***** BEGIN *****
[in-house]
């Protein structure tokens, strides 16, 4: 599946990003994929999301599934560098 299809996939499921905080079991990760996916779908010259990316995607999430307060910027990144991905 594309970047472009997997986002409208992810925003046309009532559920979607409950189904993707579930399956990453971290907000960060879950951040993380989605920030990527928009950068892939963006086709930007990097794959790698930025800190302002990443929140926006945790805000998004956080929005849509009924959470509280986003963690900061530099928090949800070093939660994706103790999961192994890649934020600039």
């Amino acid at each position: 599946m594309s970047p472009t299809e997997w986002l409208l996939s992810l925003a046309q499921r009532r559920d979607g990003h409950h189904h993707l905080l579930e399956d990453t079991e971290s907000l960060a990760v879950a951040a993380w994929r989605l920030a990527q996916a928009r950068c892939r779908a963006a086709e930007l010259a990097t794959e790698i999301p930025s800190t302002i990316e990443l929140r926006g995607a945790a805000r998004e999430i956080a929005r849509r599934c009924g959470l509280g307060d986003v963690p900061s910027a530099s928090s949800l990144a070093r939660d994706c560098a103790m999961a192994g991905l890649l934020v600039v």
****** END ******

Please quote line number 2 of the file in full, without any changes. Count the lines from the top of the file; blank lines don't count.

């Protein structure tokens, strides 16, 4: 599946990003994929999301599934560098 299809996939499921905080079991990760996916779908010259990316995607999430307060910027990144991905 594309970047472009997997986002409208992810925003046309009532559920979607409950189904993707579930399956990453971290907000960060879950951040993380989605920030990527928009950068892939963006086709930007990097794959790698930025800190302002990443929140926006945790805000998004956080929005849509009924959470509280986003963690900061530099928090949800070093939660994706103790999961192994890649934020600039």